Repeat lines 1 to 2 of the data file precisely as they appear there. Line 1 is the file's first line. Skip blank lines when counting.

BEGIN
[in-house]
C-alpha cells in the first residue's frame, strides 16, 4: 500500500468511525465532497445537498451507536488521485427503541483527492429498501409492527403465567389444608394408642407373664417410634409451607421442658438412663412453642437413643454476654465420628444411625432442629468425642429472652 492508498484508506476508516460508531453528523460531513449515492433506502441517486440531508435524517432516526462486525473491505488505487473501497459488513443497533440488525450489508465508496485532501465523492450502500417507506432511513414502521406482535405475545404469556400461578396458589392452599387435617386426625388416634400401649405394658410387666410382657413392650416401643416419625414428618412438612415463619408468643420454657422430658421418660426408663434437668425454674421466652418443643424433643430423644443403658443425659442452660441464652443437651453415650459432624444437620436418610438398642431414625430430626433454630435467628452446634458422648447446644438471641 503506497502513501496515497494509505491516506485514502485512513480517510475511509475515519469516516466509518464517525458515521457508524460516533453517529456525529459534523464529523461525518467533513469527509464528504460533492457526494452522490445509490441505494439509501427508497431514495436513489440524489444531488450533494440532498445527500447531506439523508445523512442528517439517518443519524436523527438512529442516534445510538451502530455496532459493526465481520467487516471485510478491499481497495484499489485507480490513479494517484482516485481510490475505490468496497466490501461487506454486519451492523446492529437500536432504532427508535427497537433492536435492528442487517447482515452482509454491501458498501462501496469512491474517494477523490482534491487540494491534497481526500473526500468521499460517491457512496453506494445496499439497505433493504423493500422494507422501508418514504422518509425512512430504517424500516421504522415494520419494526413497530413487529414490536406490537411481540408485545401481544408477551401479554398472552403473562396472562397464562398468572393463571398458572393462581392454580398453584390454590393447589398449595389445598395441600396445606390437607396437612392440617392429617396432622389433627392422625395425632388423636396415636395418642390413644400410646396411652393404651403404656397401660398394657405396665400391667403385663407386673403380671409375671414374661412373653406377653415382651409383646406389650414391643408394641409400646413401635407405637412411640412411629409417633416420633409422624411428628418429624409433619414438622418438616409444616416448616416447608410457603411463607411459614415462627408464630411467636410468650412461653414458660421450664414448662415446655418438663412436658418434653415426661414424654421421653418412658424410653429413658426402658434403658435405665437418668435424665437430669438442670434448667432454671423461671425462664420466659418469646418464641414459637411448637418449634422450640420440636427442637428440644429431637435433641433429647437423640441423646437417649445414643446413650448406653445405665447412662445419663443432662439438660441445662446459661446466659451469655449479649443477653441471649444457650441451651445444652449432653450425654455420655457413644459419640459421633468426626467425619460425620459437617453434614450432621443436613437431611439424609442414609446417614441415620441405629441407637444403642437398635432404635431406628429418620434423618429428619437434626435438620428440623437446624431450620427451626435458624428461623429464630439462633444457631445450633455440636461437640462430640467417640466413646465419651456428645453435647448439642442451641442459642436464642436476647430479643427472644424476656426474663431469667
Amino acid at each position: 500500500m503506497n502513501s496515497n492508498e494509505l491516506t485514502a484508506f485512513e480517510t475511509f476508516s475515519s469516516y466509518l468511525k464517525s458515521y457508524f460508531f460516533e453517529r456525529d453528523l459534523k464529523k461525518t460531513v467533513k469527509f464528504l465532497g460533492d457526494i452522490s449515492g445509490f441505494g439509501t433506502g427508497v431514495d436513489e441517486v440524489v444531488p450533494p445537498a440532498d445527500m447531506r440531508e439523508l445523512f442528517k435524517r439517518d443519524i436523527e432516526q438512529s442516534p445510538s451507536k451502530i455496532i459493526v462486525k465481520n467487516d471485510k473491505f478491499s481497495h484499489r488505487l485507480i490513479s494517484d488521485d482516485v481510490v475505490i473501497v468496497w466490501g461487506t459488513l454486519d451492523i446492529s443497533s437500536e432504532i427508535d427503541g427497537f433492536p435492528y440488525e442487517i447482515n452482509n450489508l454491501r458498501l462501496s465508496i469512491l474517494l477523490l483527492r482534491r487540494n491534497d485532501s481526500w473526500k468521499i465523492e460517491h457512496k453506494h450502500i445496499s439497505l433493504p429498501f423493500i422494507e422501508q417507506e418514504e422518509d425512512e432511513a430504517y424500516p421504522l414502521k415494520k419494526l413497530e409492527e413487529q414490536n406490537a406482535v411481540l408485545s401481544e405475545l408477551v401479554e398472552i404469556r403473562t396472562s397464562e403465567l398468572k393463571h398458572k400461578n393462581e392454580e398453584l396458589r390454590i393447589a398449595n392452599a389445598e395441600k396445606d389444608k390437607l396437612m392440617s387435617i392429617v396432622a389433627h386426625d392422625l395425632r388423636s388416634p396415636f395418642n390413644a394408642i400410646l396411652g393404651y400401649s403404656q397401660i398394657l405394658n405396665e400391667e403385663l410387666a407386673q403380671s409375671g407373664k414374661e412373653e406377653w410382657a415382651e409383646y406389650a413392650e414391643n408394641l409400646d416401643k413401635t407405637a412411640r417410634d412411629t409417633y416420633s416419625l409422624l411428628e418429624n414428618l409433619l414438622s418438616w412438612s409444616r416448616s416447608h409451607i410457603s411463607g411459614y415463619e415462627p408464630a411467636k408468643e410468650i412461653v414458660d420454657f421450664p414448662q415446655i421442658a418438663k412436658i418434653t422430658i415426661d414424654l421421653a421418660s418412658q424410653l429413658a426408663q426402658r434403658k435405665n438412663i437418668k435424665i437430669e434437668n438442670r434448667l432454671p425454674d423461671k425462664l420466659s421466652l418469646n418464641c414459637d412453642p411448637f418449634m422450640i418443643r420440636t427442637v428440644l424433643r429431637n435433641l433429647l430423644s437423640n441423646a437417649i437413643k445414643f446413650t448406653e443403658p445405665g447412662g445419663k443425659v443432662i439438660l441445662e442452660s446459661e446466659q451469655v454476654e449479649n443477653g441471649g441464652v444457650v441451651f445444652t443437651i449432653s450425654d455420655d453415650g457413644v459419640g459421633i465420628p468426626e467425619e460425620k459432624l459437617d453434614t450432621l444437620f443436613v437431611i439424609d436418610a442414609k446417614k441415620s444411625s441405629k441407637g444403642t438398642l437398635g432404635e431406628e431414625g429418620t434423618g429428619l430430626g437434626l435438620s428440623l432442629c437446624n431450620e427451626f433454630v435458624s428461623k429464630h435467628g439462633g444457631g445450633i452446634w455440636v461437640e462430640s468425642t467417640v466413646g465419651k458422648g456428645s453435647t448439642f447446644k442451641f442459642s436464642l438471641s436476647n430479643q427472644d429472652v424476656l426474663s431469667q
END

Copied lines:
[in-house]
C-alpha cells in the first residue's frame, strides 16, 4: 500500500468511525465532497445537498451507536488521485427503541483527492429498501409492527403465567389444608394408642407373664417410634409451607421442658438412663412453642437413643454476654465420628444411625432442629468425642429472652 492508498484508506476508516460508531453528523460531513449515492433506502441517486440531508435524517432516526462486525473491505488505487473501497459488513443497533440488525450489508465508496485532501465523492450502500417507506432511513414502521406482535405475545404469556400461578396458589392452599387435617386426625388416634400401649405394658410387666410382657413392650416401643416419625414428618412438612415463619408468643420454657422430658421418660426408663434437668425454674421466652418443643424433643430423644443403658443425659442452660441464652443437651453415650459432624444437620436418610438398642431414625430430626433454630435467628452446634458422648447446644438471641 503506497502513501496515497494509505491516506485514502485512513480517510475511509475515519469516516466509518464517525458515521457508524460516533453517529456525529459534523464529523461525518467533513469527509464528504460533492457526494452522490445509490441505494439509501427508497431514495436513489440524489444531488450533494440532498445527500447531506439523508445523512442528517439517518443519524436523527438512529442516534445510538451502530455496532459493526465481520467487516471485510478491499481497495484499489485507480490513479494517484482516485481510490475505490468496497466490501461487506454486519451492523446492529437500536432504532427508535427497537433492536435492528442487517447482515452482509454491501458498501462501496469512491474517494477523490482534491487540494491534497481526500473526500468521499460517491457512496453506494445496499439497505433493504423493500422494507422501508418514504422518509425512512430504517424500516421504522415494520419494526413497530413487529414490536406490537411481540408485545401481544408477551401479554398472552403473562396472562397464562398468572393463571398458572393462581392454580398453584390454590393447589398449595389445598395441600396445606390437607396437612392440617392429617396432622389433627392422625395425632388423636396415636395418642390413644400410646396411652393404651403404656397401660398394657405396665400391667403385663407386673403380671409375671414374661412373653406377653415382651409383646406389650414391643408394641409400646413401635407405637412411640412411629409417633416420633409422624411428628418429624409433619414438622418438616409444616416448616416447608410457603411463607411459614415462627408464630411467636410468650412461653414458660421450664414448662415446655418438663412436658418434653415426661414424654421421653418412658424410653429413658426402658434403658435405665437418668435424665437430669438442670434448667432454671423461671425462664420466659418469646418464641414459637411448637418449634422450640420440636427442637428440644429431637435433641433429647437423640441423646437417649445414643446413650448406653445405665447412662445419663443432662439438660441445662446459661446466659451469655449479649443477653441471649444457650441451651445444652449432653450425654455420655457413644459419640459421633468426626467425619460425620459437617453434614450432621443436613437431611439424609442414609446417614441415620441405629441407637444403642437398635432404635431406628429418620434423618429428619437434626435438620428440623437446624431450620427451626435458624428461623429464630439462633444457631445450633455440636461437640462430640467417640466413646465419651456428645453435647448439642442451641442459642436464642436476647430479643427472644424476656426474663431469667